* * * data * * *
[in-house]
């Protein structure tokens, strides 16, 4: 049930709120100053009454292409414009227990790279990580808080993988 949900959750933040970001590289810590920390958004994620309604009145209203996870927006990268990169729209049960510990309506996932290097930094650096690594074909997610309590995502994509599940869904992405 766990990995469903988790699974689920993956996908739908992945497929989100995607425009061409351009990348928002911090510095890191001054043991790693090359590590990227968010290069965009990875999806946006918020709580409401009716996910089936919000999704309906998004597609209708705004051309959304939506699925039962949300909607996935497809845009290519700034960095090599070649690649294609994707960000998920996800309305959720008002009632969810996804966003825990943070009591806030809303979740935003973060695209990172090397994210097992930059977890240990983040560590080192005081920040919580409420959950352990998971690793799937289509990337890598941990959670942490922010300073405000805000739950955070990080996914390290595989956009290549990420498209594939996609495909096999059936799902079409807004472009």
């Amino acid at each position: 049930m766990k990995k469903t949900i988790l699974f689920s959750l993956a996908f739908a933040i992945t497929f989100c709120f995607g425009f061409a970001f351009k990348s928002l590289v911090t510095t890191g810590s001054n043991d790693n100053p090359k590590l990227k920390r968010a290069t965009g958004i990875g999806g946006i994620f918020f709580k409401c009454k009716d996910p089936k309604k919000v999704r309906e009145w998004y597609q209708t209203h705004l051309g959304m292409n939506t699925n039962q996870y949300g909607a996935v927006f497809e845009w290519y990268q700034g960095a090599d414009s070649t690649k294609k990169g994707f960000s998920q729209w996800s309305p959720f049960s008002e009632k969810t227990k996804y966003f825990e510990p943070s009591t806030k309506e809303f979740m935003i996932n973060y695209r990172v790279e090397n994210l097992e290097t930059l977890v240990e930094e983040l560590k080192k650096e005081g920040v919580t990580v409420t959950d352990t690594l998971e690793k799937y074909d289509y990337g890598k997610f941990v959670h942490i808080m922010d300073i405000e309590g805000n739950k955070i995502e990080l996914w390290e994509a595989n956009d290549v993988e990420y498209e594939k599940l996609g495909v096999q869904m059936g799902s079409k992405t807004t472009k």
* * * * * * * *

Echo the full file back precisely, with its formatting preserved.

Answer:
[in-house]
């Protein structure tokens, strides 16, 4: 049930709120100053009454292409414009227990790279990580808080993988 949900959750933040970001590289810590920390958004994620309604009145209203996870927006990268990169729209049960510990309506996932290097930094650096690594074909997610309590995502994509599940869904992405 766990990995469903988790699974689920993956996908739908992945497929989100995607425009061409351009990348928002911090510095890191001054043991790693090359590590990227968010290069965009990875999806946006918020709580409401009716996910089936919000999704309906998004597609209708705004051309959304939506699925039962949300909607996935497809845009290519700034960095090599070649690649294609994707960000998920996800309305959720008002009632969810996804966003825990943070009591806030809303979740935003973060695209990172090397994210097992930059977890240990983040560590080192005081920040919580409420959950352990998971690793799937289509990337890598941990959670942490922010300073405000805000739950955070990080996914390290595989956009290549990420498209594939996609495909096999059936799902079409807004472009």
């Amino acid at each position: 049930m766990k990995k469903t949900i988790l699974f689920s959750l993956a996908f739908a933040i992945t497929f989100c709120f995607g425009f061409a970001f351009k990348s928002l590289v911090t510095t890191g810590s001054n043991d790693n100053p090359k590590l990227k920390r968010a290069t965009g958004i990875g999806g946006i994620f918020f709580k409401c009454k009716d996910p089936k309604k919000v999704r309906e009145w998004y597609q209708t209203h705004l051309g959304m292409n939506t699925n039962q996870y949300g909607a996935v927006f497809e845009w290519y990268q700034g960095a090599d414009s070649t690649k294609k990169g994707f960000s998920q729209w996800s309305p959720f049960s008002e009632k969810t227990k996804y966003f825990e510990p943070s009591t806030k309506e809303f979740m935003i996932n973060y695209r990172v790279e090397n994210l097992e290097t930059l977890v240990e930094e983040l560590k080192k650096e005081g920040v919580t990580v409420t959950d352990t690594l998971e690793k799937y074909d289509y990337g890598k997610f941990v959670h942490i808080m922010d300073i405000e309590g805000n739950k955070i995502e990080l996914w390290e994509a595989n956009d290549v993988e990420y498209e594939k599940l996609g495909v096999q869904m059936g799902s079409k992405t807004t472009k």